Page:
Compare sunscreen and sun protective clothing side-by-side and then determine how to best protect yourself and your family from the sun.
SPF vs. UPF Ratings
Sunscreen protects skin by absorbing and/or reflecting UV rays. The Food and Drug Administration (FDA) requires that all sunscreens contain a Sun Protection Factor (SPF) label. The SPF discloses the amount of sunburn protection that a sunscreen can provide an average user when used correctly. The American Academy of Dermatology (AAD) recommends sunscreens with an SPF of 30 or higher. Although the SPF ratings found on sunscreen packages apply to UVB rays, many sunscreen manufacturers include ingredients that protect the skin from some UVA rays as well. These sunscreens are usually labeled as “broad-spectrum” and are recommended since both UVA and UVB have been linked to skin cancer according to the Environmental Protection Agency.
Sun protective clothing uses fabric to protect skin from the sun. The fabric is rated according to an Ultraviolet Protection Factor (UPF). UPF is like SPF except UPF rates protection against both UVA and UVB. A garment with a UPF of 50 only allows 1/50th of the UV radiation falling on the surface of the garment to pass through it. In other words, it blocks 49/50ths or 98% of the UV radiation. Sun protection clothing is an easy and reliable form of UV protection and so is becoming more and more popular. Look for garments that have been tested according to American Association of Textile Chemists and Colorists (AATCC) Test Method 183. The best brands also perform complete life cycle tests using American Society for Testing and Materials (ASTM) D 6544. This form of testing tells how garments protect as they age not just when they are brand new.
Sunscreen vs. Sun Clothing Effectiveness
The AAD says for sunscreen to be effective in protecting skin from UV rays, it should be applied to dry skin 15 to 30 minutes before sun exposure. Apply it to all exposed areas and pay particular attention to the face, ears, hands, and arms. One ounce, enough to fill a shot glass, is the amount needed to cover the exposed areas of the body properly. Sunscreens should be reapplied approximately every two hours or after swimming or perspiring heavily.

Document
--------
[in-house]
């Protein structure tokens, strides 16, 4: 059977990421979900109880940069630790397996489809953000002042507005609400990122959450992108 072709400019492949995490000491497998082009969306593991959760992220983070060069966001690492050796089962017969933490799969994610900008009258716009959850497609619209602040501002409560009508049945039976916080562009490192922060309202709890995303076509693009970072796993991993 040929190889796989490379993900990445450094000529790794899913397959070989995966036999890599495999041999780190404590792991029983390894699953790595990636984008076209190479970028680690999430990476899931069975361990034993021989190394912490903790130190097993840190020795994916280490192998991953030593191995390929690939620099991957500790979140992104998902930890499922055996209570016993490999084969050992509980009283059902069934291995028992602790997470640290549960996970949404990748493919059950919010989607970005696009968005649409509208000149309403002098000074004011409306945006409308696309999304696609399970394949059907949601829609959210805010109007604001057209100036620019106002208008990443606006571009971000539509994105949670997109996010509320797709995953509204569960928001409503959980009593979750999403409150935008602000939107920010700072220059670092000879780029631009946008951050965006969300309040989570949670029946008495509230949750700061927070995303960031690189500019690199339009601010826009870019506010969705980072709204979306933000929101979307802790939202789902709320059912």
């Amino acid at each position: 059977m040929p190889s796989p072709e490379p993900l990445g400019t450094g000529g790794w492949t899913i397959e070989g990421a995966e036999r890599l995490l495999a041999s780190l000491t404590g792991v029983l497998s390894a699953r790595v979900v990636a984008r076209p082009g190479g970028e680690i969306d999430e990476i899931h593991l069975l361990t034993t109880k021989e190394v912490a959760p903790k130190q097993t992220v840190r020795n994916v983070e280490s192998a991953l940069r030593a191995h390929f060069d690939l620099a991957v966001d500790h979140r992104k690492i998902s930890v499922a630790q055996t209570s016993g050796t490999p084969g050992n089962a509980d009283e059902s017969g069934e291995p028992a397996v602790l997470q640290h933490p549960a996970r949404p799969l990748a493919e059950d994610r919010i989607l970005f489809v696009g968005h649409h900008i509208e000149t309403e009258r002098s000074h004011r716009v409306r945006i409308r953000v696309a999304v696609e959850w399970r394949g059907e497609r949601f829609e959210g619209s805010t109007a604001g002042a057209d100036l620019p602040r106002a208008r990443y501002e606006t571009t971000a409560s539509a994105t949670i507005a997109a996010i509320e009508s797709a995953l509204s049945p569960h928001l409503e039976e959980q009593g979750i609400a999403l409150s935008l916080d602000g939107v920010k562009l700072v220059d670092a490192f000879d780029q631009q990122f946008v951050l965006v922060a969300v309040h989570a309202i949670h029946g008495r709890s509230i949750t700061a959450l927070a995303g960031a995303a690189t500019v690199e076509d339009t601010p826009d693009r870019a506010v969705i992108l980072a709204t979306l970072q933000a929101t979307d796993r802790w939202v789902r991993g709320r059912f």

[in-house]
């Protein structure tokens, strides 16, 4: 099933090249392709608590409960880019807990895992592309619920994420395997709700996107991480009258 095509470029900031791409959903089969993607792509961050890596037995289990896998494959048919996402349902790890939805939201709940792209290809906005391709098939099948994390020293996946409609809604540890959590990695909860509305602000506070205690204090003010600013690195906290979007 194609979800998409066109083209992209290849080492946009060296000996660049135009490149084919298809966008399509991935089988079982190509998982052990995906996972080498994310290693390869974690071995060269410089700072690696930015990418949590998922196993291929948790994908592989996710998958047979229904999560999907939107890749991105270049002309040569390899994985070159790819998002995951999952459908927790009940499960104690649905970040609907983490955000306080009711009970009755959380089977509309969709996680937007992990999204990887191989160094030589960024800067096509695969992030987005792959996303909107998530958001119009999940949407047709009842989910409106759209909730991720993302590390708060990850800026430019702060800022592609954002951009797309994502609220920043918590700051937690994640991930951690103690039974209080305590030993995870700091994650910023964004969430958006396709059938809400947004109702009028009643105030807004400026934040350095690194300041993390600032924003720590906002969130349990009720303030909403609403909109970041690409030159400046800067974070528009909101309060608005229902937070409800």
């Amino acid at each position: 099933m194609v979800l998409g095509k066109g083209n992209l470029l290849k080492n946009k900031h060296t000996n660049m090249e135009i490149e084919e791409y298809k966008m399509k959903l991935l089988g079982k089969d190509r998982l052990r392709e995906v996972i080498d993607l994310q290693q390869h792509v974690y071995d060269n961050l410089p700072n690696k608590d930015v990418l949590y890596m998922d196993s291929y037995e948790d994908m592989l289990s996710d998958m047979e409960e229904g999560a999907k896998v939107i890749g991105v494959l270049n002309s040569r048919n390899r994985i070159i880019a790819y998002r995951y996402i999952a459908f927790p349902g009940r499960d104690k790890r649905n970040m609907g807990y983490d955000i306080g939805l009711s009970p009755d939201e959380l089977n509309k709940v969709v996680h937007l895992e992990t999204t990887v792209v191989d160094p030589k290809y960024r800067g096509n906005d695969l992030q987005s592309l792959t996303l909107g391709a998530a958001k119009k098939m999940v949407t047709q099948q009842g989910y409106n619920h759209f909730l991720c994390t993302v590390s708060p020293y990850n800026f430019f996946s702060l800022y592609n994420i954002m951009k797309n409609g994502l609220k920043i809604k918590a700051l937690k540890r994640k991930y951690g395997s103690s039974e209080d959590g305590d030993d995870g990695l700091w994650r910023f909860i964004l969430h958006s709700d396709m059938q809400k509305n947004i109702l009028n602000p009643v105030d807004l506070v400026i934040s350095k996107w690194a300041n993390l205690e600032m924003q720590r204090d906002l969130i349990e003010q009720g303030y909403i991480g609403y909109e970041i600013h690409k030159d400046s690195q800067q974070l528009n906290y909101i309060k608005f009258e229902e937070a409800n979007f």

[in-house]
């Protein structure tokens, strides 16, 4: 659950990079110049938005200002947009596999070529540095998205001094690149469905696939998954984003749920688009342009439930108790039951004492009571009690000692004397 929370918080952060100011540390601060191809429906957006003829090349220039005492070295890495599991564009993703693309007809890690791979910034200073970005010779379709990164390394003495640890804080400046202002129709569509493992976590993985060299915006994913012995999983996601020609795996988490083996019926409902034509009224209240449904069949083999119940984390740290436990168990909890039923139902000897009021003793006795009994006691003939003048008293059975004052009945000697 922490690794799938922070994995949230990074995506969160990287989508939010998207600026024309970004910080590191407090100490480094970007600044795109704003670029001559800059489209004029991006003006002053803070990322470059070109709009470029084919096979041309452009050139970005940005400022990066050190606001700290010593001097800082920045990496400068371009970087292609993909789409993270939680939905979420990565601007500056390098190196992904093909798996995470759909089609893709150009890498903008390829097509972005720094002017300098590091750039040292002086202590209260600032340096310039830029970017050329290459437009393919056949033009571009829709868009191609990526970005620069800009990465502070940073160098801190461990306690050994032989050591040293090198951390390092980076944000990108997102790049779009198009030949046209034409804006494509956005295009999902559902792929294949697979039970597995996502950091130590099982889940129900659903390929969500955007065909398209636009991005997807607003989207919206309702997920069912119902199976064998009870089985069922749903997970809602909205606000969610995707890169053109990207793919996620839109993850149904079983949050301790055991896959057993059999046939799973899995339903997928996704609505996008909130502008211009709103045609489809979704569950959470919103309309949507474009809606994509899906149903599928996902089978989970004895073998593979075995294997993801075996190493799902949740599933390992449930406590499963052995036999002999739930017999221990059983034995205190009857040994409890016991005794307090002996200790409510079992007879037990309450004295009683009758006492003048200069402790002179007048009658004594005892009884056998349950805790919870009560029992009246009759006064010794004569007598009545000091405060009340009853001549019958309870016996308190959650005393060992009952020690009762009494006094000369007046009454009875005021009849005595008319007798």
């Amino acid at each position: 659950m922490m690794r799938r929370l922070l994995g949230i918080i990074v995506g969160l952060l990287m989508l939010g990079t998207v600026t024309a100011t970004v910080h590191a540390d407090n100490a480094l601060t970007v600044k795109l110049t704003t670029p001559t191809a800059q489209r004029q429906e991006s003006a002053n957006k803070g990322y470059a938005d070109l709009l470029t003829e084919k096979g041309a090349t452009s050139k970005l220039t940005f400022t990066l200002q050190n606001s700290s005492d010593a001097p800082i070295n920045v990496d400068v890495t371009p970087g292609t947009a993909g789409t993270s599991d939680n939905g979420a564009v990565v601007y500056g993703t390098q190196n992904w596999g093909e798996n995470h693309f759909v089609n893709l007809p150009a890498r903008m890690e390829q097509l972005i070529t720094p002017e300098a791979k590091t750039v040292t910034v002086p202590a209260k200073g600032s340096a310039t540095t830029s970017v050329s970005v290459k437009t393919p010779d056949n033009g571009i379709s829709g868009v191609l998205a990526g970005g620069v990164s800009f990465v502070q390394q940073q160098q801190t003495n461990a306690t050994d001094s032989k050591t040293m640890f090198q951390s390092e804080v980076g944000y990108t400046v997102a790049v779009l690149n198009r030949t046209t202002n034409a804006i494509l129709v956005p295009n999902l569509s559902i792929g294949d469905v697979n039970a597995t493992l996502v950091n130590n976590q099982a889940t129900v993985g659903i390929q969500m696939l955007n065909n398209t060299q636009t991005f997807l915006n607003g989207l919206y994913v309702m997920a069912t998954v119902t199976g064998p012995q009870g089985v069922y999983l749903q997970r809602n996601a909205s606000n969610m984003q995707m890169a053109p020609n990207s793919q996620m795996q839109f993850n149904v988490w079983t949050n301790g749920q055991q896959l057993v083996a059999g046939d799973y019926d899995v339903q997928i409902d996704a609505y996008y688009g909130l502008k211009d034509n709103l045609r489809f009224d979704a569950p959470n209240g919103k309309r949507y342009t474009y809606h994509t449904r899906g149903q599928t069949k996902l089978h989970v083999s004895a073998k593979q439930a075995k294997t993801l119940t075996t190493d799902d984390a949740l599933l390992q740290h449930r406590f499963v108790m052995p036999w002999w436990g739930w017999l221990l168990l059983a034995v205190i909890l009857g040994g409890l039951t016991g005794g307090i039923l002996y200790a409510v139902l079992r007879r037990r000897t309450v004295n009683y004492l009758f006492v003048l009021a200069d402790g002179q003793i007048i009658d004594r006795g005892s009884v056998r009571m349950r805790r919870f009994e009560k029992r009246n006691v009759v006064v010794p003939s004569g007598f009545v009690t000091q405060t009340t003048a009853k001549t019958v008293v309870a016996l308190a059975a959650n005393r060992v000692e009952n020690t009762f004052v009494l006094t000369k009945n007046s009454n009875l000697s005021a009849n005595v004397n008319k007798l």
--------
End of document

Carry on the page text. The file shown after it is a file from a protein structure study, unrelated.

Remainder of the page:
Coolibar Sun Protective Clothing provides intant coverage. There is no need to reapply anything, except broad-spectrum sunscreen to areas not covered by the clothing. Coolibar’s sun protection never fades or washes out as titanium dioxide or zinc oxide blockers are permanently embedded in many of our material’s fibers. Other items, such as our UV swimwear and hats, are formed with a tightly woven material that offers UPF 50+ protection. Coolibar carefully tests each garment to ensure excellent sun protection.
|Physical Sunscreen (SPF 30 broad-spectrum)||Coolibar Sun Protective Clothing (UPF 50+)|
|Blocks 97% of harmful UVA and UVB rays||Blocks 98% of harmful UVA and UVB rays|
|Effective when reapplied every two hours or after excessive sweating or swimming||Effective always or for life of garment, no need to replace garment after use|
|1 oz. of sunscreen (shot glass full) protects skin when rubbed in everywhere||Clothing completely protects covered portions of skin|
By using both sun protective clothing and sunscreen you can achieve ultimate protection! Wear sun protective clothing to cover majority of skin and choose a broad-spectrum sunscreen (which blocks UVA and UVB rays) with an SPF of 30 or higher to cover all skin exposed to sunlight. Wear a sun protective hat with a 3” brim or greater to shade your face, ears and neck. Then slide on some sunglasses that block 100% of UV rays or offer UV 400 protection to cover your eyes. Be sunAWARE and be safe.